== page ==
Winter Arrival Delays Turkey Processing and Brings Challenges
Here in the beautiful Driftless Region of southwestern Wisconsin, particularly in our city, Richland Center, there is just a dusting of snow. But three hours to our north and west, a nasty 5 to 8 inches of heavy snow and ice took direct aim at our poultry processor, and hit just a few hours before we were to take off with a trailer-load of future Thanksgiving “Centers of Attraction.”
We’d been watching the weather forecasts all day on Sunday the 9th, our departure scheduled for Monday the 10th, and the turkeys’ demise scheduled for early Tuesday morning, the 11th, when the state inspector would be on site. It is a little over three hours’ drive for us on a good day … but with the snow starting to fall overnight between Sunday and Monday, and continuing all day Monday and Tuesday, we decided to stay put here in “The South” and reschedule for the following week. We are glad we did, as the news reported an accident in Minnesota, where the storm was coming from: A semi traveling on I-94 with a load of live turkeys had skidded off the highway and overturned down the embankment. On the map below, our farm is at point “A” and our processors are at point “B.”
So, our turkeys received a temporary reprieve … and we’ve received a bucketful of challenges! Fortunately, we still had plenty of feed left for them, and there’s lots of grass. The temperatures have plummeted below freezing, and look to stay that way throughout the entire week, so I think their much loved bug population is gone.
Last August, Farmer Bryan ran about 300 feet of hose from the well pump at the barn out to the Turkey Pasture. The hose is connected to an automatic waterer, which senses the water level in the basin and allows water to flow in when it starts getting low. Needless to say, the hoses are frozen, and the water in the little red plastic basin froze, too.
So, every three hours, we filled a bucket with hot water from the farmhouse sink, and carried it out to the Turkey Pasture. The turkeys love the warm treat, and drink it up fast … necessitating another trip up and down the hill from house to pasture. That little watering basin is perfectly adequate when it constantly refills itself … but when it’s hand-filled, the little bit of water that it holds doesn’t last long with 20 thirsty turkeys.
This routine got very old, very quickly, so Farmer Bryan made a trip to the hardware store (our rural hardware stores carry farm supplies, too) for a thick-walled rubber water basin, and then to another store for a package of ping pong balls. Rubber is a far better insulator than plastic, and the three ping pong balls we float in the water move with the slightest breeze, so they help to keep the surface water from skimming over with ice. It seems to be working well, and wasn’t too horribly expensive a fix.
The tarps we had applied to the northwest corners of the mobile Turkey Huts this past October when a cold, wind-driven rain was forecast seem to be holding up well, and provide a wind-break for the birds at night and anytime during the day that they desire to find shelter from Old Man Winter who has come to call far earlier than he is supposed to.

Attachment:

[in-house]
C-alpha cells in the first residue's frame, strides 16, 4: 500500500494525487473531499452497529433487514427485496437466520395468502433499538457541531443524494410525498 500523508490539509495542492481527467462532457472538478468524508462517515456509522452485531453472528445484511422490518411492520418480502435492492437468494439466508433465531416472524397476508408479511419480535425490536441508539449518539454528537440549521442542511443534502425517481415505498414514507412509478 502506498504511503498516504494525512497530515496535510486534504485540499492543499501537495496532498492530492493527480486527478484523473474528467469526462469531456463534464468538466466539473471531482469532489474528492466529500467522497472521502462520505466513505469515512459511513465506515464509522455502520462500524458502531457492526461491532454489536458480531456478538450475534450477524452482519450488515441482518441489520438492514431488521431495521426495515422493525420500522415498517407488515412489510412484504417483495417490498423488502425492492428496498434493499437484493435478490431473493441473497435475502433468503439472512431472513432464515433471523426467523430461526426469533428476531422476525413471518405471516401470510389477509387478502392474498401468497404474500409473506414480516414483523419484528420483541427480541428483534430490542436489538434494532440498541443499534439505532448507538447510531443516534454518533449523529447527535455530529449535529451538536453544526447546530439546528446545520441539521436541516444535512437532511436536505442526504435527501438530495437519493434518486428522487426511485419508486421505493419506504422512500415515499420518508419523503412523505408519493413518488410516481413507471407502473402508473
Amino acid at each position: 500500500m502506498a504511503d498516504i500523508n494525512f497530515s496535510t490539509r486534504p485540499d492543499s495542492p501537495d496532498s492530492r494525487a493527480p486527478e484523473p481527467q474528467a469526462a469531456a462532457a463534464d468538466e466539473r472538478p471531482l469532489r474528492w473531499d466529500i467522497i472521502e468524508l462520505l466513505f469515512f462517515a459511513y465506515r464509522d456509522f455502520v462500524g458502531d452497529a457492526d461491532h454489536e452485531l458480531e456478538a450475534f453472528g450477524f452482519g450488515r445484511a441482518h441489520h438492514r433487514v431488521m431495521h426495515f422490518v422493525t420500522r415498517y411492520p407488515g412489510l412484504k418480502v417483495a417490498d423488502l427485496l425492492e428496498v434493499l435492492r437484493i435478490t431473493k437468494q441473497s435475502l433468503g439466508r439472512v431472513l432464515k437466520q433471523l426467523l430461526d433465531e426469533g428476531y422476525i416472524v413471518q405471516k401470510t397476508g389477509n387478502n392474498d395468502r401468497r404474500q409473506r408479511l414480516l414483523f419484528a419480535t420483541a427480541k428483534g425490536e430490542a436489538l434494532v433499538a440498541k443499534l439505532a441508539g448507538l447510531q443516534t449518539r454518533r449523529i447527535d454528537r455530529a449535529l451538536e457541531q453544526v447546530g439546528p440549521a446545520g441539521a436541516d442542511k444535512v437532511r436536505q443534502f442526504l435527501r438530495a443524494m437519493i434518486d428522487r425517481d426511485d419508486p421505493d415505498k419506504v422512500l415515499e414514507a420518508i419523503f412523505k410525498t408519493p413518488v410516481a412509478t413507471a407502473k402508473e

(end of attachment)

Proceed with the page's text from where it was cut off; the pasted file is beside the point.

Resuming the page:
So, we felt like we had our bases covered … until I spotted a wintertime resident who also decided to call earlier than we had expected.
This bald eagle, who typically hung out at our next door neighbor’s place last year, decided that the tree between our barnyard and the Turkey Pasture was the place he wanted to be.
He kept a watchful eye on those turkeys, and it had me worried. I’m betting that the turkeys are too big for him, but I’m not an eagle-turkey expert, so I just watched him as he watched them. Finally, after about 20 minutes of mutual watching, he took off and went to the neighbor’s trees. I’m hoping he finds plenty of corn to glean and rabbits to eat, and forgets about our turkeys.
What a difference a day makes … we should have had 20 turkeys, nicely shrink-wrapped, safe and sound in the big freezers downstairs. Who knew that a typhoon from Hawaii would scoot up to Alaska and then turn east with its low pressure and moisture to derail our oh-so-carefully-laid plans? Such is life on the farm. We yield to the pressure, wherever it is from, and do our best to roll with it. Praying we can keep these Thanksgiving turkeys healthy and alive through these next five frozen days, and then have safe passage to the processors up north. I’ll breathe a sigh of relief when everyone is safely back home at the farm!
Savanna Restoration Series: Part 4
Bring your hammer and your “eagle eyes” and join Lori and her son, Farmer Bryan Havens, for the fourth and final installment of the story of their major land restoration project, a journey that takes them back into the past in order to launch them into the future!
Savanna Restoration Series: Part 3
Put your mud boots on, grab your shovel, and join Lori and her son, Farmer Bryan Havens, for part three of the story of their major land restoration project, a journey that takes them back into the past in order to launch them into the future!
Savanna Restoration Series: Part 2
Join Lori and her son, Farmer Bryan Havens, for Part 2 of the story of their major land restoration project, a journey that takes them back into the past in order to launch them into the future!